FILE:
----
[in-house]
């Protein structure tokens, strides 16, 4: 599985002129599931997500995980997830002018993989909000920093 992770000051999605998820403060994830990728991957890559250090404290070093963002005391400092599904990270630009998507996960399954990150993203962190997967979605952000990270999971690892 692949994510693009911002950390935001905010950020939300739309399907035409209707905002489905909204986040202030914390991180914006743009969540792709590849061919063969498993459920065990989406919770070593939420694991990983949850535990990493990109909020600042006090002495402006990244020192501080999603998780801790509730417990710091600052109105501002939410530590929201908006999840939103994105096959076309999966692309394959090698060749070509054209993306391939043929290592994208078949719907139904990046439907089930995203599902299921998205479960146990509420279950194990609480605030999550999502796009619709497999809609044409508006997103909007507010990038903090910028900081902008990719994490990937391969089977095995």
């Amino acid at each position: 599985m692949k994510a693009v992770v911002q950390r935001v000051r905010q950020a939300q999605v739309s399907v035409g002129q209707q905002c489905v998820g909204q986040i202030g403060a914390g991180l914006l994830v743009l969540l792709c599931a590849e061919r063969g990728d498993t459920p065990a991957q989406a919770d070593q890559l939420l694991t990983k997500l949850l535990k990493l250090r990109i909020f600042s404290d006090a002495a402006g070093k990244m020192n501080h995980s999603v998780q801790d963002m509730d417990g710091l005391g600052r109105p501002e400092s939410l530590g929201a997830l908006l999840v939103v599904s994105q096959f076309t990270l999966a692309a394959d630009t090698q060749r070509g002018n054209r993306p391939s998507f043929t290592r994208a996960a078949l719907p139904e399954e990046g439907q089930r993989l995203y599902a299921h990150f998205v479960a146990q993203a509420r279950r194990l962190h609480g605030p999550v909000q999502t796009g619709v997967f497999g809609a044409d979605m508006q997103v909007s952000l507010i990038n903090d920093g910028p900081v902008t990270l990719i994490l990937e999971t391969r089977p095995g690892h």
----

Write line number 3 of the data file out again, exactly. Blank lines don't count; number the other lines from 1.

């Amino acid at each position: 599985m692949k994510a693009v992770v911002q950390r935001v000051r905010q950020a939300q999605v739309s399907v035409g002129q209707q905002c489905v998820g909204q986040i202030g403060a914390g991180l914006l994830v743009l969540l792709c599931a590849e061919r063969g990728d498993t459920p065990a991957q989406a919770d070593q890559l939420l694991t990983k997500l949850l535990k990493l250090r990109i909020f600042s404290d006090a002495a402006g070093k990244m020192n501080h995980s999603v998780q801790d963002m509730d417990g710091l005391g600052r109105p501002e400092s939410l530590g929201a997830l908006l999840v939103v599904s994105q096959f076309t990270l999966a692309a394959d630009t090698q060749r070509g002018n054209r993306p391939s998507f043929t290592r994208a996960a078949l719907p139904e399954e990046g439907q089930r993989l995203y599902a299921h990150f998205v479960a146990q993203a509420r279950r194990l962190h609480g605030p999550v909000q999502t796009g619709v997967f497999g809609a044409d979605m508006q997103v909007s952000l507010i990038n903090d920093g910028p900081v902008t990270l990719i994490l990937e999971t391969r089977p095995g690892h």